HRW [advocacy website] on Friday called on the Thai government to authorize a UN-assisted inquiry into human trafficking [press release] in Thailand. The discovery of more than 20 bodies of ethnic Rohingya Muslims [Reuters report] near an abandoned trafficking camp inspired the call.
Sunday 3 May 2015 at 10:01 AM ET by Julie Deisher-Edwards
[JURIST] Human Rights Watch (HRW) [advocacy website] on Friday called on the Thai government to authorize a UN-assisted inquiry into human trafficking [press release] in Thailand. The discovery of more than 20 bodies of ethnic Rohingya Muslims [Reuters report] near an abandoned trafficking camp inspired the call. Rohingya migrants fleeing persecution from Myanmar and Bangladesh are often victimized by human trafficking networks, many of which are allegedly protected or supported by government officials. HRW has previously reported that human traffickers are allowed access to government-run shelters [HRW report] and on abuses suffered in those government-run shelters. However, Thai authorities do not permit the office of the UN High Commissioner for Refugees (UNHCR) [official website] to conduct refugee status determination screening of these Rohingya, which leaves room for many migrants to fall victim to traffickers.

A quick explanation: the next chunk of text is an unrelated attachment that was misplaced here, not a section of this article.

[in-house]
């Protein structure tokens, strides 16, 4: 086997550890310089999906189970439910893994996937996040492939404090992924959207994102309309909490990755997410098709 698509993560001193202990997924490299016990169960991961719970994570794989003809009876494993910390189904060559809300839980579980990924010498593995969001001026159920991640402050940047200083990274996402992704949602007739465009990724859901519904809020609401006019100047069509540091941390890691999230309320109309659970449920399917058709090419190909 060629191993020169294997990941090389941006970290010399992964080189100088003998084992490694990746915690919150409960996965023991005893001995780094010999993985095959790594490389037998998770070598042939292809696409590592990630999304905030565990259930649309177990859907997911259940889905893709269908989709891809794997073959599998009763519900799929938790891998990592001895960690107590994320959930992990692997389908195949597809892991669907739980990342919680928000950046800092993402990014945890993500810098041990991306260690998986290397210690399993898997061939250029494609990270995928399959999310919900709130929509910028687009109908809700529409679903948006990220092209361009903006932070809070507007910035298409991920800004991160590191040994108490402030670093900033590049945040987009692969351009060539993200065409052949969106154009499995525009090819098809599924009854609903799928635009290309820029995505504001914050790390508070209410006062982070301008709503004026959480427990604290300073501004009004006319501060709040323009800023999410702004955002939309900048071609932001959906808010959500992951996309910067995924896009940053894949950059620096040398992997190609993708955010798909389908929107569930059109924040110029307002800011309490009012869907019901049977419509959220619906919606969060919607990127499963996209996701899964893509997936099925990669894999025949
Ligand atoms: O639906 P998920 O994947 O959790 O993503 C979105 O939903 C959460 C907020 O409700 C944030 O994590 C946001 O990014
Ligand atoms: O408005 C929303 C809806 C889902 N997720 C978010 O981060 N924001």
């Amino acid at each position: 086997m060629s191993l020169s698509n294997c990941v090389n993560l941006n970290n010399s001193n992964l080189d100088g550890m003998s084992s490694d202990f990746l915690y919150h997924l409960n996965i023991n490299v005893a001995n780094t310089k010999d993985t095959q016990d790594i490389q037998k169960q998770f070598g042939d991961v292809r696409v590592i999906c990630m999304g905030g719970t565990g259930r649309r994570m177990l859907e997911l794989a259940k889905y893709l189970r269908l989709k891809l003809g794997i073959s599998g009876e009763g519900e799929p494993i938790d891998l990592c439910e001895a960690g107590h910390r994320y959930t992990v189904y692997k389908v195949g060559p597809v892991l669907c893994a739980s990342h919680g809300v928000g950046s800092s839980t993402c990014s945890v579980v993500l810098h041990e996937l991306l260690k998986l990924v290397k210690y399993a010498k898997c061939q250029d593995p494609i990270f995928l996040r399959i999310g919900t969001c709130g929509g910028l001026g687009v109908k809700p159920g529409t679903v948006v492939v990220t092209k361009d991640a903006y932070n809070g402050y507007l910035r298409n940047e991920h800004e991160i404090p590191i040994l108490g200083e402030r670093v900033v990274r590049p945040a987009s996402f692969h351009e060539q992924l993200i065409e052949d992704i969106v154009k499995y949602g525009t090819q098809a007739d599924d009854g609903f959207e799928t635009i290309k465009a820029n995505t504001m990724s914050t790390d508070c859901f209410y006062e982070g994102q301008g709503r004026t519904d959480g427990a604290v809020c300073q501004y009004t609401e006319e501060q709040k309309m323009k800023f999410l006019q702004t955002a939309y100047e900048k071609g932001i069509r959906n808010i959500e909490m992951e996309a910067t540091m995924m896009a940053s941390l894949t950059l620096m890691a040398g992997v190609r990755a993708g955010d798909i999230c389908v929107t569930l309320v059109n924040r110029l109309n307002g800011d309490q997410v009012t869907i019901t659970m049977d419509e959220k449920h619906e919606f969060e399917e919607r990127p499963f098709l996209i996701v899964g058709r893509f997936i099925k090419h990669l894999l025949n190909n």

Approximately 36 million people in the world live in a form of modern slavery [JURIST report], the Global Slavery Index (GSI) [advocacy website] reported [text, PDF] in November. For the purposes of the study, GSI defined modern slavery as involving “one person possessing or controlling another person in such as a way as to significantly deprive that person of their individual liberty, with the intention of exploiting that person through their use, management, profit, transfer or disposal.” Human trafficking [JURIST op-ed] plays a prominent role in supplying the labor in modern slavery. In March UN Secretary-General Ban Ki-moon called for an end to modern slavery and human trafficking [JURIST report] during remarks at the unveiling of The Ark of Return, Memorial to the Victims of the Transatlantic Slave Trade. Earlier that month, UN human rights expert Maria Grazia Giammarinaro urged the Malaysian government to make improvements to its efforts to combat human trafficking [JURIST report]. In August, Kenya’s parliament passed a law providing greater support to victims of human trafficking [JURIST report]; the law will also make it easier to secure convictions for perpetrators.